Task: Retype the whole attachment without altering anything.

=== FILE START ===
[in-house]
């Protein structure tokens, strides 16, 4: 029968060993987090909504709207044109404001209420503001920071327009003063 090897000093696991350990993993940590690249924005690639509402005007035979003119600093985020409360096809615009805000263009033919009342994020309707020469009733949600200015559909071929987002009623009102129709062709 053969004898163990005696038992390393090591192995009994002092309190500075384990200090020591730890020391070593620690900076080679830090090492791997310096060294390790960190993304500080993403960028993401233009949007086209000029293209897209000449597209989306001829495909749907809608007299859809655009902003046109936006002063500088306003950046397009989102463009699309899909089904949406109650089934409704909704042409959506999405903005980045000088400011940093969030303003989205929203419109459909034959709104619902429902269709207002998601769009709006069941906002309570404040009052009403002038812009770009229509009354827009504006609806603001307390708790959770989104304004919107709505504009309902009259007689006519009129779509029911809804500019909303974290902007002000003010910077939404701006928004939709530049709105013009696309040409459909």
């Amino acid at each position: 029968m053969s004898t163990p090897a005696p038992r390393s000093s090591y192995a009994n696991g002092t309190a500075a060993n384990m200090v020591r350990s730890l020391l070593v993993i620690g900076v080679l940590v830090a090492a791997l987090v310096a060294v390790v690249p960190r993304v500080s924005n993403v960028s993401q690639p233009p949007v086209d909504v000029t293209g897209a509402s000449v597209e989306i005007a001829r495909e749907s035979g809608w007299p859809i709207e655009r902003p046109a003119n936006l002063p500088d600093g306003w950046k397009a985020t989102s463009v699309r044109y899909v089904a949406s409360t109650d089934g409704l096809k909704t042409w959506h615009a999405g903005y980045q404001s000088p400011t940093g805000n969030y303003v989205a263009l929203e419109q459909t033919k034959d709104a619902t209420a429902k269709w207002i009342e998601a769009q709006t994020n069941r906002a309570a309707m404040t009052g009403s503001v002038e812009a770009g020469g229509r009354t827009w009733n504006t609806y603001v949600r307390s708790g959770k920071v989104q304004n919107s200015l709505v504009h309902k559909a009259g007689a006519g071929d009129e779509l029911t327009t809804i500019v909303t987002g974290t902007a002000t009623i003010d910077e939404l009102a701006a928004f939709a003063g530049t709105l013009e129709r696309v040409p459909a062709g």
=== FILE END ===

[in-house]
């Protein structure tokens, strides 16, 4: 029968060993987090909504709207044109404001209420503001920071327009003063 090897000093696991350990993993940590690249924005690639509402005007035979003119600093985020409360096809615009805000263009033919009342994020309707020469009733949600200015559909071929987002009623009102129709062709 053969004898163990005696038992390393090591192995009994002092309190500075384990200090020591730890020391070593620690900076080679830090090492791997310096060294390790960190993304500080993403960028993401233009949007086209000029293209897209000449597209989306001829495909749907809608007299859809655009902003046109936006002063500088306003950046397009989102463009699309899909089904949406109650089934409704909704042409959506999405903005980045000088400011940093969030303003989205929203419109459909034959709104619902429902269709207002998601769009709006069941906002309570404040009052009403002038812009770009229509009354827009504006609806603001307390708790959770989104304004919107709505504009309902009259007689006519009129779509029911809804500019909303974290902007002000003010910077939404701006928004939709530049709105013009696309040409459909």
């Amino acid at each position: 029968m053969s004898t163990p090897a005696p038992r390393s000093s090591y192995a009994n696991g002092t309190a500075a060993n384990m200090v020591r350990s730890l020391l070593v993993i620690g900076v080679l940590v830090a090492a791997l987090v310096a060294v390790v690249p960190r993304v500080s924005n993403v960028s993401q690639p233009p949007v086209d909504v000029t293209g897209a509402s000449v597209e989306i005007a001829r495909e749907s035979g809608w007299p859809i709207e655009r902003p046109a003119n936006l002063p500088d600093g306003w950046k397009a985020t989102s463009v699309r044109y899909v089904a949406s409360t109650d089934g409704l096809k909704t042409w959506h615009a999405g903005y980045q404001s000088p400011t940093g805000n969030y303003v989205a263009l929203e419109q459909t033919k034959d709104a619902t209420a429902k269709w207002i009342e998601a769009q709006t994020n069941r906002a309570a309707m404040t009052g009403s503001v002038e812009a770009g020469g229509r009354t827009w009733n504006t609806y603001v949600r307390s708790g959770k920071v989104q304004n919107s200015l709505v504009h309902k559909a009259g007689a006519g071929d009129e779509l029911t327009t809804i500019v909303t987002g974290t902007a002000t009623i003010d910077e939404l009102a701006a928004f939709a003063g530049t709105l013009e129709r696309v040409p459909a062709g």